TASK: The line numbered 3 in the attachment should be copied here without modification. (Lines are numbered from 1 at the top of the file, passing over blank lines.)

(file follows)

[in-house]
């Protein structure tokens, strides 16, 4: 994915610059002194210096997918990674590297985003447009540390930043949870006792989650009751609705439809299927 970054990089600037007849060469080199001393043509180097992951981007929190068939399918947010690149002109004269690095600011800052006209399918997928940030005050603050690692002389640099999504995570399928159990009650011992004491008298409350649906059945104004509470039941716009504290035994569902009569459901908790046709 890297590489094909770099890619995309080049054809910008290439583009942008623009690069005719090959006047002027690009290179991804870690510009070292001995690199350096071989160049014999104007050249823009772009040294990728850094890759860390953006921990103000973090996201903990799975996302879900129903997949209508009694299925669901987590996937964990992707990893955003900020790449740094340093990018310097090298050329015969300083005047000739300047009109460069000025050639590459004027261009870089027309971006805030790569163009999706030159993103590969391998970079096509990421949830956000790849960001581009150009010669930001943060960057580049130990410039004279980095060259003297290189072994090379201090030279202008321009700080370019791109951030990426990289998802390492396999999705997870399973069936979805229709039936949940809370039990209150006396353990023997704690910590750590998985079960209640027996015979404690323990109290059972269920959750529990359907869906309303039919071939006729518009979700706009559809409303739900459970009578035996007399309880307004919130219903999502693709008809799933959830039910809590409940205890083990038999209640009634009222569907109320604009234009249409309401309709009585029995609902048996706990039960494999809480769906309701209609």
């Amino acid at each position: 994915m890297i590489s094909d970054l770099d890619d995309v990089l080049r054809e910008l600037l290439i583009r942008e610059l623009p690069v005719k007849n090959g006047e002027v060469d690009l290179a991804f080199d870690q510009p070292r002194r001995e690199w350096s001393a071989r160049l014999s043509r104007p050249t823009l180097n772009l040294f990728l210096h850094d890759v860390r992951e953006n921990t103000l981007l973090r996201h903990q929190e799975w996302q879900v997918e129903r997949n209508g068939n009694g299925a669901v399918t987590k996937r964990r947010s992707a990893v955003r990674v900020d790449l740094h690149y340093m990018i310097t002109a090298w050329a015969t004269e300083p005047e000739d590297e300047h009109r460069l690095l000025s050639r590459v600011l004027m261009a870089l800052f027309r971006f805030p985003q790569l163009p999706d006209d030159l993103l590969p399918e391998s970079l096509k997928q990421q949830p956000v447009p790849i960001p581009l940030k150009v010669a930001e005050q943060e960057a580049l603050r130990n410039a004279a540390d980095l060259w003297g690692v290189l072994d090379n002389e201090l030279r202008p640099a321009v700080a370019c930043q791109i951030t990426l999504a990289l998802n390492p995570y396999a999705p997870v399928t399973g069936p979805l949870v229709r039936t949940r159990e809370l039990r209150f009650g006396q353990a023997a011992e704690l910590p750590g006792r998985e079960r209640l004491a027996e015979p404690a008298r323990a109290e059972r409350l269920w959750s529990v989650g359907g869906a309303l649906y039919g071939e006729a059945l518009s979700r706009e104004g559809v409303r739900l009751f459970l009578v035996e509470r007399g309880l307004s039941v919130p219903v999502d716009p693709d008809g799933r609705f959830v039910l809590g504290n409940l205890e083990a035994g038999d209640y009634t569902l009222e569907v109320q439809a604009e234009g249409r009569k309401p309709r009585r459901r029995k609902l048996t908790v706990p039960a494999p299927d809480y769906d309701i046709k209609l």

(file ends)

């Amino acid at each position: 994915m890297i590489s094909d970054l770099d890619d995309v990089l080049r054809e910008l600037l290439i583009r942008e610059l623009p690069v005719k007849n090959g006047e002027v060469d690009l290179a991804f080199d870690q510009p070292r002194r001995e690199w350096s001393a071989r160049l014999s043509r104007p050249t823009l180097n772009l040294f990728l210096h850094d890759v860390r992951e953006n921990t103000l981007l973090r996201h903990q929190e799975w996302q879900v997918e129903r997949n209508g068939n009694g299925a669901v399918t987590k996937r964990r947010s992707a990893v955003r990674v900020d790449l740094h690149y340093m990018i310097t002109a090298w050329a015969t004269e300083p005047e000739d590297e300047h009109r460069l690095l000025s050639r590459v600011l004027m261009a870089l800052f027309r971006f805030p985003q790569l163009p999706d006209d030159l993103l590969p399918e391998s970079l096509k997928q990421q949830p956000v447009p790849i960001p581009l940030k150009v010669a930001e005050q943060e960057a580049l603050r130990n410039a004279a540390d980095l060259w003297g690692v290189l072994d090379n002389e201090l030279r202008p640099a321009v700080a370019c930043q791109i951030t990426l999504a990289l998802n390492p995570y396999a999705p997870v399928t399973g069936p979805l949870v229709r039936t949940r159990e809370l039990r209150f009650g006396q353990a023997a011992e704690l910590p750590g006792r998985e079960r209640l004491a027996e015979p404690a008298r323990a109290e059972r409350l269920w959750s529990v989650g359907g869906a309303l649906y039919g071939e006729a059945l518009s979700r706009e104004g559809v409303r739900l009751f459970l009578v035996e509470r007399g309880l307004s039941v919130p219903v999502d716009p693709d008809g799933r609705f959830v039910l809590g504290n409940l205890e083990a035994g038999d209640y009634t569902l009222e569907v109320q439809a604009e234009g249409r009569k309401p309709r009585r459901r029995k609902l048996t908790v706990p039960a494999p299927d809480y769906d309701i046709k209609l």